SALT LAKE CITY — Emmanuel Mudiay swung around in a chair in front of his locker and saw Mike Conley standing a few feet from him.
“Man, that No. 10 was hoopin’,” Mudiay called to Conley. “No. 10 was hoopin’.”
Conley, the No. 10 in question, started to laugh as he looked over at his teammate.
Conley, after a week of struggling with his shot and at times being out of sorts in the Jazz offense, looked like himself again. He scored 29 points, hit five threes and took over the game in the second half.
There was never a doubt to anyone within the Utah organization that Conley would click with the Jazz. That was true during last season’s trade deadline when they tried to get him from Memphis, that was true in the summer when they finally completed the trade, and that was true even after Conley had shot 0-for-7 in Utah’s win over Phoenix.
So it might be a stretch to say there was some relief following Conley’s big night. But, at the same time, there seemed to be just that. If only because he, his teammates, his coaches, and his new fans, wanted him to have that type of performance so badly.
“I think we all felt it,” Donovan Mitchell said. “We all felt his excitement. Mike’s a pretty calm guy and he was yelling and screaming. Once we saw that, we were feeding off that, too.”
So what changed for Conley?
“Everything,” Conley said. “I did everything different.”
As players walked off the court following Wednesday’s shootaround, Conley kept on putting up shot after shot to the point where that his team "had to try and pull me off the court.”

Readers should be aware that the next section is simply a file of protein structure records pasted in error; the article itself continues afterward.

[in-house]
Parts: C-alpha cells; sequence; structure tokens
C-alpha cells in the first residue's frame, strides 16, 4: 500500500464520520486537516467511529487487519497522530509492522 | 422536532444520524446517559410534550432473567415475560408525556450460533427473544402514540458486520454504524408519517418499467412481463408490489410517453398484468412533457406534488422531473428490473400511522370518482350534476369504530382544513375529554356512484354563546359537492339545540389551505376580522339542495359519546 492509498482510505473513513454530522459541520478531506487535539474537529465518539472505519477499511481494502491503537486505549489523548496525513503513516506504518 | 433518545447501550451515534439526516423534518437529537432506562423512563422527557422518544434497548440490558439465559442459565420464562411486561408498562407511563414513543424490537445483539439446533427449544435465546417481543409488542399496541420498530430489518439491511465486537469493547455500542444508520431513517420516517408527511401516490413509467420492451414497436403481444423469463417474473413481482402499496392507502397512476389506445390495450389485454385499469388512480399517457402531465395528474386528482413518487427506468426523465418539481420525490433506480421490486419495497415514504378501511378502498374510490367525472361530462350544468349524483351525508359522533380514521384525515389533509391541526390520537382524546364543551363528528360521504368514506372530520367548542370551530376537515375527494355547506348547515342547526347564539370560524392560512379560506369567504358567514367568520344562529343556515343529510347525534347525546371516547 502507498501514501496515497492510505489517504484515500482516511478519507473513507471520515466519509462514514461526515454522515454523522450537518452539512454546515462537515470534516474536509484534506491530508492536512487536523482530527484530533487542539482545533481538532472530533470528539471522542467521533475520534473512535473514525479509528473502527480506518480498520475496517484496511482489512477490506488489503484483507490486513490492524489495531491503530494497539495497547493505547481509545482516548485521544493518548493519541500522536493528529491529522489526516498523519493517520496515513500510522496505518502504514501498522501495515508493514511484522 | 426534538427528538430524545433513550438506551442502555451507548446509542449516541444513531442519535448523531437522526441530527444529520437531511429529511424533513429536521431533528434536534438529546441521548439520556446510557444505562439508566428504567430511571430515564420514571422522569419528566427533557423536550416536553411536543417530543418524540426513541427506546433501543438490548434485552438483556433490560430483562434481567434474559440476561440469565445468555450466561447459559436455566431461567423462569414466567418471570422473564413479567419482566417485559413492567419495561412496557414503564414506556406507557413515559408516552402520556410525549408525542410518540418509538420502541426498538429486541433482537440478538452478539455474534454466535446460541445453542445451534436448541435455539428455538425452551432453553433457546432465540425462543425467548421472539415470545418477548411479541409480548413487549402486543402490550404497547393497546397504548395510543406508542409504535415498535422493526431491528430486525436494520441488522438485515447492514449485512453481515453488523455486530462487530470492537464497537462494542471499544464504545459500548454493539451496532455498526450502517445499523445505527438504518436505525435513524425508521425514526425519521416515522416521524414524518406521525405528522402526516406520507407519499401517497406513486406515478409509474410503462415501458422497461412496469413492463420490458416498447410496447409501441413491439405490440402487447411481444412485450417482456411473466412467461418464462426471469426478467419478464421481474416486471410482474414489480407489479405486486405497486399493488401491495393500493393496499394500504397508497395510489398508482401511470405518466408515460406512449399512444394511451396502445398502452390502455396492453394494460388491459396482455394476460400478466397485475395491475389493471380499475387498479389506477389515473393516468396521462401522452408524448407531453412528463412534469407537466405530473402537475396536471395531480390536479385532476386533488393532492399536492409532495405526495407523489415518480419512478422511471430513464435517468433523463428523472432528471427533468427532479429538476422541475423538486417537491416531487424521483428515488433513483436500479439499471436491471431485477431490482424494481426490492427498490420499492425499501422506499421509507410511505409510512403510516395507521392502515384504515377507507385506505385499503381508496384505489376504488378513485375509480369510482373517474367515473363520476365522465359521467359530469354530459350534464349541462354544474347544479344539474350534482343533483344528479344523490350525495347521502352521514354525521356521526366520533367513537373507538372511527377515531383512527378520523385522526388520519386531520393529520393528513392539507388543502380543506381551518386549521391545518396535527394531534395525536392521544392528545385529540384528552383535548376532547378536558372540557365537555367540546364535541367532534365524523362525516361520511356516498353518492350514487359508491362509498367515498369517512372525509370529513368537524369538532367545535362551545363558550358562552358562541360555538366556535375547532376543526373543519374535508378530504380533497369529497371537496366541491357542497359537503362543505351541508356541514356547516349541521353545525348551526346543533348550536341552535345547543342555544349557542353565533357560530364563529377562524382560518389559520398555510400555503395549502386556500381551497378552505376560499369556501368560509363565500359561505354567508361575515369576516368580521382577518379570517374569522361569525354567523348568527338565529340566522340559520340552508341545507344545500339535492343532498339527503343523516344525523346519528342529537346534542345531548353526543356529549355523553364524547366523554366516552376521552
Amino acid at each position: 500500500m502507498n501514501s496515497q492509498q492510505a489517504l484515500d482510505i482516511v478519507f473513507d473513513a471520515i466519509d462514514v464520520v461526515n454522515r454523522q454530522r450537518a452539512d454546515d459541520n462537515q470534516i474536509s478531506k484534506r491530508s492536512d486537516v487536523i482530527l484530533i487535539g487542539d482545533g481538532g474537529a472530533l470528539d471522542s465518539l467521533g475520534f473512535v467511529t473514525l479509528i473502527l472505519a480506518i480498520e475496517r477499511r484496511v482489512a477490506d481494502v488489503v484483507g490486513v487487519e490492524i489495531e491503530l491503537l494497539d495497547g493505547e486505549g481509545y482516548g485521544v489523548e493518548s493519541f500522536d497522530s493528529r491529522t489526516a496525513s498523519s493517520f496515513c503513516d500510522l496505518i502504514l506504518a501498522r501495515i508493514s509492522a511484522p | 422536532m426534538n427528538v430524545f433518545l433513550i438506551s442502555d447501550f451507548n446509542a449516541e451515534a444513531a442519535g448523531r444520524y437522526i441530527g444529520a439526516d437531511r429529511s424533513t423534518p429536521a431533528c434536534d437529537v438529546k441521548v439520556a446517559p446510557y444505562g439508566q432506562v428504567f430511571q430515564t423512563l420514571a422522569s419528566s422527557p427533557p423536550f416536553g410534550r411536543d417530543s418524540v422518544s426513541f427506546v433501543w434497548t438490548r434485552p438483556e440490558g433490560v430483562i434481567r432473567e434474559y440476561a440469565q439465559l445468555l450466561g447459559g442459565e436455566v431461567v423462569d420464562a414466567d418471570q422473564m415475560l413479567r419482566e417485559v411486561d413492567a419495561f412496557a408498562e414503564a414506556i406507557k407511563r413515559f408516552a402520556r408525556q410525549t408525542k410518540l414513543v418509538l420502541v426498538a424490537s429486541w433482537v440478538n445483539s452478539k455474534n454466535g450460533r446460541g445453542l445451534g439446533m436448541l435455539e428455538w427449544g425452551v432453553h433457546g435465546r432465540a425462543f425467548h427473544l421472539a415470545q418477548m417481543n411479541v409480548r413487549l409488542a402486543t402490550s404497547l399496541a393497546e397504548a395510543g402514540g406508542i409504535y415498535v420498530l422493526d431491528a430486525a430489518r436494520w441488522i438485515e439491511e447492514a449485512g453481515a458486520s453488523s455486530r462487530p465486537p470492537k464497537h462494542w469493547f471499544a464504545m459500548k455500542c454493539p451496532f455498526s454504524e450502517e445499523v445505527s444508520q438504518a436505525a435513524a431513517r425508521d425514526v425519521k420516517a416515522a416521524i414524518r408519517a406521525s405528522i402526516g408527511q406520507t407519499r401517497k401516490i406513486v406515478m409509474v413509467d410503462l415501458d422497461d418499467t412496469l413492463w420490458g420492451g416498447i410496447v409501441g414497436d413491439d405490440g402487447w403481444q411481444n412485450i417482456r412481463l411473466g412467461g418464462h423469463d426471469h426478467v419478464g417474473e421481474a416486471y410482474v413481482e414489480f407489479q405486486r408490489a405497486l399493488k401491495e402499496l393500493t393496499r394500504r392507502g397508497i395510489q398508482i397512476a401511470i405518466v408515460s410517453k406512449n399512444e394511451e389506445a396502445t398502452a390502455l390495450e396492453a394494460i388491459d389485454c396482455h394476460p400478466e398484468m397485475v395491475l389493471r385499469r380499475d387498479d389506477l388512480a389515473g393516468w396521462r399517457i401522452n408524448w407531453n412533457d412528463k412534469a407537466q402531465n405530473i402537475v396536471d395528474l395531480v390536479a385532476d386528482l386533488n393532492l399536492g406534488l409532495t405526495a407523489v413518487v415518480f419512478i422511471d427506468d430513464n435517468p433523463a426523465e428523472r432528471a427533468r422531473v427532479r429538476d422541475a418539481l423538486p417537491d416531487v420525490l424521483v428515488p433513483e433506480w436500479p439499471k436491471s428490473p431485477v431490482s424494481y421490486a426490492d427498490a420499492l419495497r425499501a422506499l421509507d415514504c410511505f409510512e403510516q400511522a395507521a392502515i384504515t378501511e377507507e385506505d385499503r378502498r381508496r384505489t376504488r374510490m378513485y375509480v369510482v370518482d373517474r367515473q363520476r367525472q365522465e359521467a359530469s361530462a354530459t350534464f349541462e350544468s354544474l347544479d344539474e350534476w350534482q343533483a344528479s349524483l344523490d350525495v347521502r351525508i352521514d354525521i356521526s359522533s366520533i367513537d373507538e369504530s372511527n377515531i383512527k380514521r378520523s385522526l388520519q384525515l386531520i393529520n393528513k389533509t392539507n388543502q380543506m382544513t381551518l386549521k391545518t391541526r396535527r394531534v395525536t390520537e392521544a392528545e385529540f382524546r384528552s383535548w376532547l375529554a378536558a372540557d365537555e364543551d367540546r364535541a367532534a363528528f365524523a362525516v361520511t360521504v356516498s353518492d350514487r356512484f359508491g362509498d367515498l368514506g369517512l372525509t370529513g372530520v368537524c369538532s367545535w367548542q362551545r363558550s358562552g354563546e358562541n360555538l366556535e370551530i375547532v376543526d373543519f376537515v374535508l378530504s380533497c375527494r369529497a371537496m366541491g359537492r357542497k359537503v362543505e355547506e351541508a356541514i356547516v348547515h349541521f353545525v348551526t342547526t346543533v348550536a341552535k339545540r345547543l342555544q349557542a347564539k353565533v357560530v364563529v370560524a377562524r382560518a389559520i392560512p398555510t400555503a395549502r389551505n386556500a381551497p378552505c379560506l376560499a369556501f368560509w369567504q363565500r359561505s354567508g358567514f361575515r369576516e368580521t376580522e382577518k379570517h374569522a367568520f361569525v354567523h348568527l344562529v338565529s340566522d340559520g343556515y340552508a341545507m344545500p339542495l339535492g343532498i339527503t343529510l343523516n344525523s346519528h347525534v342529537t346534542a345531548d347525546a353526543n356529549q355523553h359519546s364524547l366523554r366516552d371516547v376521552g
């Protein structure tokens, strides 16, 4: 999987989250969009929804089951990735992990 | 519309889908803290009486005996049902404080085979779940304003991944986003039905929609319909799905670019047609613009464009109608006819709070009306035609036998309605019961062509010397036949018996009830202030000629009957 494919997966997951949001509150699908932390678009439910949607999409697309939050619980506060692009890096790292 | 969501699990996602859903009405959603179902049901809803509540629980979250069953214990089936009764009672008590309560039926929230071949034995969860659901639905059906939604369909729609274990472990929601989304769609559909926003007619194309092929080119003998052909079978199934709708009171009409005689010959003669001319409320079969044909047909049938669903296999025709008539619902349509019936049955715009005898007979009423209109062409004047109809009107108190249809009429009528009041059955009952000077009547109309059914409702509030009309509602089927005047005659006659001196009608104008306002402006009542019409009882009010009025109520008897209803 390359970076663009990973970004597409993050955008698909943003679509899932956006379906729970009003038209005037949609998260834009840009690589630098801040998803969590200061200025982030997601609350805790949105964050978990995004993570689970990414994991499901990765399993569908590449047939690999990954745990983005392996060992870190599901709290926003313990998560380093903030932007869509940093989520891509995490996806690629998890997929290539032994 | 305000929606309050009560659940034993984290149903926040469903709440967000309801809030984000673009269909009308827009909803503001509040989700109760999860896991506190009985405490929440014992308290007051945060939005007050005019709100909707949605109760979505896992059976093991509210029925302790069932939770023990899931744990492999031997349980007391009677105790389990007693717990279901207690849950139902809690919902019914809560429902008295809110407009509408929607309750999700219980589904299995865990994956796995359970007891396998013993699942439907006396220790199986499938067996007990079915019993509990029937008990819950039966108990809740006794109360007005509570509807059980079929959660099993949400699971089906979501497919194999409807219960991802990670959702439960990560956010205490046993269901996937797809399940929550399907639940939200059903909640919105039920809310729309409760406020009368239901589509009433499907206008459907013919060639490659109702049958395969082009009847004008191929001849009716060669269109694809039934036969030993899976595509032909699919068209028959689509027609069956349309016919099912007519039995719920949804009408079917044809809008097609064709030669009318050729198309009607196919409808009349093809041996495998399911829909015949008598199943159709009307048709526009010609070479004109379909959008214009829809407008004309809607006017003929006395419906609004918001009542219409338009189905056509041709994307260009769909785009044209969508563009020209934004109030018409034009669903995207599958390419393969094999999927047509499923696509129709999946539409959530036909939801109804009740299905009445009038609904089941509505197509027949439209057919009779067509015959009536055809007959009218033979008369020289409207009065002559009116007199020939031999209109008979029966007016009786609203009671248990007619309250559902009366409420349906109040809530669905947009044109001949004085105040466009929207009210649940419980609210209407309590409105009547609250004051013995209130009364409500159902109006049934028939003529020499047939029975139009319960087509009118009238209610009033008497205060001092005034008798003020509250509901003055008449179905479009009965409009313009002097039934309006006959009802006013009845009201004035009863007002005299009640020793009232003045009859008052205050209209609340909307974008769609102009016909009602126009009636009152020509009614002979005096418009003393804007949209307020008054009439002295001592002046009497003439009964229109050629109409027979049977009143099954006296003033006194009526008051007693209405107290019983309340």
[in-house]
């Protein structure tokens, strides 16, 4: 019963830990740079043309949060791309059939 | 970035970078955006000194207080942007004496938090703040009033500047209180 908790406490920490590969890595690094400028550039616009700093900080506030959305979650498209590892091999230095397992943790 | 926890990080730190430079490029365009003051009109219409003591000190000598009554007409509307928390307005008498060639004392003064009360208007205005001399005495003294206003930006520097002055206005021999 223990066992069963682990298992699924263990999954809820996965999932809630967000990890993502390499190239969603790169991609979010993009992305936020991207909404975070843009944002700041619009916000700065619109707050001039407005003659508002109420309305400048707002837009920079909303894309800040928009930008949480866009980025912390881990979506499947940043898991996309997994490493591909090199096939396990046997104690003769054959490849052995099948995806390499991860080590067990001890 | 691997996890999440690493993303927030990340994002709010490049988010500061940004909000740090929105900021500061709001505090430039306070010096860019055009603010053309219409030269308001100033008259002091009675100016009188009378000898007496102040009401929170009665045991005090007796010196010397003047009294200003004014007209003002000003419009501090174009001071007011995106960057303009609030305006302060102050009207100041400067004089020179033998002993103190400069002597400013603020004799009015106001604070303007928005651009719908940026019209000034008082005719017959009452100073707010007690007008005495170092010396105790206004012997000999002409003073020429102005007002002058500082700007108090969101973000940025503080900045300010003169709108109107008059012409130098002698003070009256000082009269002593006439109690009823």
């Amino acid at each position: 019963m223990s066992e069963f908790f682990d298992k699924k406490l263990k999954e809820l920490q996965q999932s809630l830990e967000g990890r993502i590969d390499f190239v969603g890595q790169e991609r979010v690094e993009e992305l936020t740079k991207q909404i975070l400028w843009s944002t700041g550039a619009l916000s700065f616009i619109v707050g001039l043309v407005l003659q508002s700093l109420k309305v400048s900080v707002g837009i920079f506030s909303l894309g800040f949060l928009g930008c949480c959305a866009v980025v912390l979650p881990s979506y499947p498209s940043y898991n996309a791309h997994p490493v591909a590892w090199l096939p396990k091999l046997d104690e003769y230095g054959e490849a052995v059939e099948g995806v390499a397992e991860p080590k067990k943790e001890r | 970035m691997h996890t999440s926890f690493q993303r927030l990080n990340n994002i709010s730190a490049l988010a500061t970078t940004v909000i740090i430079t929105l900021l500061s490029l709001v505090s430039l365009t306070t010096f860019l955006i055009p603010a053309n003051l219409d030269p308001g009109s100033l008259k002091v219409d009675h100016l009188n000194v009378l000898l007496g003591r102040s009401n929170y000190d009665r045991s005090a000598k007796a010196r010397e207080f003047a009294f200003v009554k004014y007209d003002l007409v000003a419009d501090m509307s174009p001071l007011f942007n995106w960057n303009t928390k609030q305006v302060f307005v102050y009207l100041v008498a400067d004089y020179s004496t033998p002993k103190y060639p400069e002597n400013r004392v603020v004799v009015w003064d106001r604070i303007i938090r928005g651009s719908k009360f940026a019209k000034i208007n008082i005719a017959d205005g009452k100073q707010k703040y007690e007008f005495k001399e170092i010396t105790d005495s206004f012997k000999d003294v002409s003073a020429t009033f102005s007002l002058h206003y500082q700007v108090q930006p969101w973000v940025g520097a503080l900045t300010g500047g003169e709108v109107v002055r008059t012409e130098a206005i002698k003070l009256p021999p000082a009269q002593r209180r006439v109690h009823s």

Mountain time. “Did everything but gave up” Selah pic.twitter.com/F2DOlxQ3Oq— Mike Conley (@MCONLEY10) October 31, 2019
He wanted to get things right — pure and simple. He was done putting up single-digit shooting numbers and not playing up to his capabilities. He was determined to find his rhythm again. But then Jazz coach Quin Snyder pulled him aside and said, “Hey man, just be you.”
In the second half on Wednesday, Conley was himself. He scored 18 points in the third quarter alone as he showed off all the ways he can score. He hit threes, he hit floaters, he broke down a defender for a layup.
He played like he always has.
“I think it’s unique for Conley because he was in one place for so long,” Clippers coach Doc Rivers said before the game. “I mean, he drove to the arena the same way, he had probably all his rituals. Everything has been uprooted. Now everything’s new for him. He’s playing, as I say, home-road games for a while. Eventually, Utah will become home, and he’ll be back to being Mike Conley.”
The performance wasn’t a surprise to his teammates or to his opponents. Rivers knew it was going to come eventually and Rudy Gobert said that he “could feel that (Wednesday) was gonna be a good night.”
“That's who he is,” Snyder said. “So I don't want to make too big a deal of it, but it's good. It's good for him to play well. When players play well, usually the team plays well. I thought he mixed it up too. He took his shot, got to the rim, got some easy stuff. Good all the way around.”
As Mudiay finished getting ready to leave the locker room, he said one last thing to Conley.
“That's the Mike that I've known for a while,” Mudiay said.